Behind Enemy Lines: Notre Dame v. Syracuse ’14

Notre Dame vs. Syracuse 2014
(Photo: Rich Barnes-USA TODAY Sports)

For this week’s edition of Behind Enemy Lines, we have exchanged questions with John Cassillo of the Syracuse blog Troy Nunes is an Absolute Magician.  You can also follow John on Twitter @JohnCassillo.   Our responses to John’s questions can be found here.

Editor’s note: the views expressed below are not that of UHND.com but rather the guest author of this post.

1. Two of the last three Notre Dame – Syracuse games are seen as the low points of each of the last to coaching regimes for Notre Dame (2003 for Tyrone Willingham and 2008 for Charlie Weis), but this year’s Syracuse team is much stronger.  What have the last two coaching staffs at Syracuse did to restore order to Syracuse football. 

Well, Doug Marrone — a Syracuse football alum himself — cleaned house, brought back the program’s sense of pride and success, and started bringing in more talented players. He also found himself a solid coaching staff, which included former SU defensive coordinator and now head coach Scott Shafer. Basically, not being Greg Robinson was enough to make both of these coaches better than he was. And the program’s in a whole lot better shape, too (obviously).

2. Notre Dame has opened up as an almost two touchdown favorite this weekend, what does Syracuse have to do to pull off the upset? 

Full disclosure: I don’t find an upset to be highly likely. HOWEVER, if Syracuse can actually generate pressure on Everett Golson and keep Notre Dame’s offense out of sync, they’ll have some chance here. The Orange run a high-paced offense (aim is 80 plays per game).  So, given the fact that the Irish run things a bit slower, some quick points by SU might be enough to completely disrupt ND’s game plan. There’s no guarantees that happens, mind you. But for an offense that put up 589 offensive yards last week, it’s also not as farfetched as some might assume.

3. How do Syracuse fans feel about this game being played in MetLife Stadium where there is likely going to be a very large contingent of Notre Dame fans for a Syracuse “home” game.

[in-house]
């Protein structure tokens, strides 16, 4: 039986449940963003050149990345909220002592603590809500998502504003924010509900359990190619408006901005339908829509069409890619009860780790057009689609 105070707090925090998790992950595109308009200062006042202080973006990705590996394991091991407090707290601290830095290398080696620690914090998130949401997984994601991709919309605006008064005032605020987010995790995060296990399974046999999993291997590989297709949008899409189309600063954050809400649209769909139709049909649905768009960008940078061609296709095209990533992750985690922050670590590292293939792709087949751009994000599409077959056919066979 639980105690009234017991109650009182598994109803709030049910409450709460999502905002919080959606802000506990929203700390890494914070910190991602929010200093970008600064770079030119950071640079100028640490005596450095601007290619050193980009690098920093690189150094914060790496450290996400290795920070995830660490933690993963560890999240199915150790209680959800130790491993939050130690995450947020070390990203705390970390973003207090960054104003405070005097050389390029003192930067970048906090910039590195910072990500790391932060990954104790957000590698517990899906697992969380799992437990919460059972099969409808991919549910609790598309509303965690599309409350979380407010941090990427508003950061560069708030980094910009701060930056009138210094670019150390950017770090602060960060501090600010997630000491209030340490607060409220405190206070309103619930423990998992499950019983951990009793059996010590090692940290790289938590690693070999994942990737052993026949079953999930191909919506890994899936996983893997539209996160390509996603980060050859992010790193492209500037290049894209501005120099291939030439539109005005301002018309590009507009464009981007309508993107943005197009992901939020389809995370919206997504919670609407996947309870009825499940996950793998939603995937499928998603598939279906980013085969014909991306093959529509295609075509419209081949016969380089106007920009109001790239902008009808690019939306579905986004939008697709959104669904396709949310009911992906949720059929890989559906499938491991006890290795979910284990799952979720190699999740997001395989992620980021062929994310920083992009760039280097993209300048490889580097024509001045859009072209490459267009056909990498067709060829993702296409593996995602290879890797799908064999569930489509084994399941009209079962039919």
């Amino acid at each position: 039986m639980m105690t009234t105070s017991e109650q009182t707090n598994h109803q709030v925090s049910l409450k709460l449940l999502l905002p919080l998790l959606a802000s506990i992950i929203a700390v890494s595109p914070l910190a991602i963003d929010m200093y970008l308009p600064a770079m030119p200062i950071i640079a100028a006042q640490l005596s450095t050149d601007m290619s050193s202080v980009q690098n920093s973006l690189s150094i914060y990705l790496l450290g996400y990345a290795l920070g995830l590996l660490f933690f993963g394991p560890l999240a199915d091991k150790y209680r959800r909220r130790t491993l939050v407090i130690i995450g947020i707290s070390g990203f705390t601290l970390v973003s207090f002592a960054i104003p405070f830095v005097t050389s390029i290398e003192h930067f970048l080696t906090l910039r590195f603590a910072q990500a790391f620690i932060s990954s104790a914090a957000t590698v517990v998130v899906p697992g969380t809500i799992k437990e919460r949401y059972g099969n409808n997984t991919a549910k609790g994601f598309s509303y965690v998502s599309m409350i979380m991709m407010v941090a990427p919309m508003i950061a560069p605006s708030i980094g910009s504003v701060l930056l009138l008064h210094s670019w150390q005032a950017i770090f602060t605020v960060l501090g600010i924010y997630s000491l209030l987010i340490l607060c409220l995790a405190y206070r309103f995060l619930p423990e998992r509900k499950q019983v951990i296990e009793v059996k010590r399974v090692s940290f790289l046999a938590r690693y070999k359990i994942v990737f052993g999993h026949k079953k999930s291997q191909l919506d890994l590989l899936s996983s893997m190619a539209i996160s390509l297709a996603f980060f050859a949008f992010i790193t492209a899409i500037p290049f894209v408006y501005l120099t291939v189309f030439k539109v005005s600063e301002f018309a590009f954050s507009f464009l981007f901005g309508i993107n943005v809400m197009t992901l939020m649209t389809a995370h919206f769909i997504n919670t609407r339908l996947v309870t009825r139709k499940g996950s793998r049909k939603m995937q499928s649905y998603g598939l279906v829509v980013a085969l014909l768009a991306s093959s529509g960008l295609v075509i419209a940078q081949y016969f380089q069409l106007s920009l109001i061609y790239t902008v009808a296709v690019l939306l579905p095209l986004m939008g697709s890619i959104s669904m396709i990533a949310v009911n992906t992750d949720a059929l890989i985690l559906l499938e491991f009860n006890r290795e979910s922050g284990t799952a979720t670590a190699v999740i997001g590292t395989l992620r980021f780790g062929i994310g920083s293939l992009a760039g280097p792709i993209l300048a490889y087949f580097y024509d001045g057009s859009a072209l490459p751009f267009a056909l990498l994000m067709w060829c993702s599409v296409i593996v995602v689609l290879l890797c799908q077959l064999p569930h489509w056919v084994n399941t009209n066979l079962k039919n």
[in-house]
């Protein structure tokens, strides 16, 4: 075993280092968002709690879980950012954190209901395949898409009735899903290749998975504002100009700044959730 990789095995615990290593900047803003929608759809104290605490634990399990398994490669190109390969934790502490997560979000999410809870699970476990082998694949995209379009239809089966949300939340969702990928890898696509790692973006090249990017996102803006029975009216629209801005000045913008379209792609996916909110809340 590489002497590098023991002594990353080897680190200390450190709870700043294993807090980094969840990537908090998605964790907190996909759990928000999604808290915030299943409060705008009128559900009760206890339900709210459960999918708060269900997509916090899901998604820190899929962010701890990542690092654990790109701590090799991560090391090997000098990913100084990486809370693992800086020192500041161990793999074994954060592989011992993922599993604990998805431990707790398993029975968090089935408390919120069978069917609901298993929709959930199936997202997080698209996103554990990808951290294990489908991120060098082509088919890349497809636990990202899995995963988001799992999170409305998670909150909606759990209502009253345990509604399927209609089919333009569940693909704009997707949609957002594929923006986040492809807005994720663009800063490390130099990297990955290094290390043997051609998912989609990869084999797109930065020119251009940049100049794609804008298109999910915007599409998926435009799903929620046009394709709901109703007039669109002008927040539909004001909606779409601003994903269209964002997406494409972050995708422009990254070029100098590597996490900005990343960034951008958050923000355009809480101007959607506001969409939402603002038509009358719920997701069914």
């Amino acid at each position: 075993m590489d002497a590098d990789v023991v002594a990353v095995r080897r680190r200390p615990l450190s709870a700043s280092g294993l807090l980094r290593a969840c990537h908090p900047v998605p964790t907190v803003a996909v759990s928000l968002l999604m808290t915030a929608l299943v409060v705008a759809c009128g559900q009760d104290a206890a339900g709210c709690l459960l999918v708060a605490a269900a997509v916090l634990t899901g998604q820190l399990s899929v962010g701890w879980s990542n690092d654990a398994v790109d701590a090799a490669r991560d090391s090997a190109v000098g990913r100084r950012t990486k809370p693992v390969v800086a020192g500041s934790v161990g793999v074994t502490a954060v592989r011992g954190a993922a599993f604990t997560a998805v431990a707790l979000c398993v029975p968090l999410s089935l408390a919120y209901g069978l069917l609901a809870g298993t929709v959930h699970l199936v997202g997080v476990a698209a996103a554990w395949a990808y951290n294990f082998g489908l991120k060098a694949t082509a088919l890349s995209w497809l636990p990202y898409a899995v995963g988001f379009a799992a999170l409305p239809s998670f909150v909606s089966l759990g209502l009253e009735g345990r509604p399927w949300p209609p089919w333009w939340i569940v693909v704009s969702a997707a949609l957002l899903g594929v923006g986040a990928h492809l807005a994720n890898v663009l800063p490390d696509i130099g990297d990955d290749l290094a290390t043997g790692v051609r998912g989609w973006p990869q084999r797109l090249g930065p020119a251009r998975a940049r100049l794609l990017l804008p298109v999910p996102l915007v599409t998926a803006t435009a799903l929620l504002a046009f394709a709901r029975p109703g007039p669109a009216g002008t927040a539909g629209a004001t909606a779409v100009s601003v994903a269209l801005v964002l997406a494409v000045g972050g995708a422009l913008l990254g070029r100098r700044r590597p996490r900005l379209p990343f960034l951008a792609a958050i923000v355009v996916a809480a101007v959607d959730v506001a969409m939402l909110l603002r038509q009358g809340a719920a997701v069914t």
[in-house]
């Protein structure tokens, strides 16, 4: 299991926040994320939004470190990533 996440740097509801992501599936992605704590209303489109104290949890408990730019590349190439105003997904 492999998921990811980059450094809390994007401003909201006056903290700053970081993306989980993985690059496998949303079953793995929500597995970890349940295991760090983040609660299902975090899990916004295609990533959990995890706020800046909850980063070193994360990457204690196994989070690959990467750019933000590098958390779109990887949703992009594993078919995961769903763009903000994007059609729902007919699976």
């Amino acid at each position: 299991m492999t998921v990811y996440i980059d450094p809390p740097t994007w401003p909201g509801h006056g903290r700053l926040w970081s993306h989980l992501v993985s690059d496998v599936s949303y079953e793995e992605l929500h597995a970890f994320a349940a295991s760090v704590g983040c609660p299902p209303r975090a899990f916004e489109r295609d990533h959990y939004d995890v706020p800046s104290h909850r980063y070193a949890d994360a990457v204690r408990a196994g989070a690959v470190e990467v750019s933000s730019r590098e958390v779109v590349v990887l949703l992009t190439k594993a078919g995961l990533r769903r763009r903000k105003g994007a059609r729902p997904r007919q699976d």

Syracuse fans (and students) in the Central New York area get pretty peeved about these MetLife games since it’s a good three or four hours away from the Carrier Dome and it’s not included in their season ticket packages. For a fan/alum that lives nowhere near campus, however, it’s not nearly as aggravating for me. The MetLife games make us a pretty nice chunk of change (some rough figures say each season it’s more than every other home game combined, actually), so I really have nothing to argue with. Penn State fans outdrew us last year and USC fans looked about even a few years ago, which is a bummer. But the bigger bummer is losing. Winning these games would cheer a lot of folks up.

4. Who is one offensive and one defensive player on the Syracuse roster that Notre Dame fans don’t know much about but should before kick-off on Saturday. 

Offensively, you might not know much about Brisly Estime, but you’re going to hear his name pretty often in the passing (and punt return) game. With Ashton Broyld out for the next couple weeks, Estime should take over as his role as the top screen pass option. Brisly came on strong late last year and is one of the fastest players on the team — so chances are he’s a focus of Notre Dame’s defensive game plan.For the Orange defense, MLB Marqez Hodge might be the most unheralded player worth keeping an eye on. Despite all the focus (rightfully so) being on fellow linebackers Cam Lynch and Dyshawn Davis, Hodge’s ability to generate pressure from the middle of the defense was a big part of what Syracuse did right against Central Michigan, and if you find him in your backfield, it’s not a good sign for you as a passer. His speed and play-making ability is just in its infancy right now, so we’re still kind of waiting to see the ceiling of his skill set.

5.  What are your thoughts on Notre Dame’s inclusion in the ACC for all sports except football?  How do you feel about the Irish playing 5 games a year against ACC opponents each year?

We’ve been through this with you guys before, and it didn’t go too well. Obviously things are a bit different this time around, but the point stands: I’d prefer an all-or-nothing membership from any school in the conference. I get the history of independence that Notre Dame prides itself on, really, I do. The Orange were an independent themselves until the early 1990’s — obviously not with the same success as the Fighting Irish. I just don’t think any school deserves special treatment in today’s college sports landscape. I mean, ND’s already complaining about the five-game arrangement and we’re not even a full year in. Would simply prefer a full membership for the sake of the conference’s (football) well-being.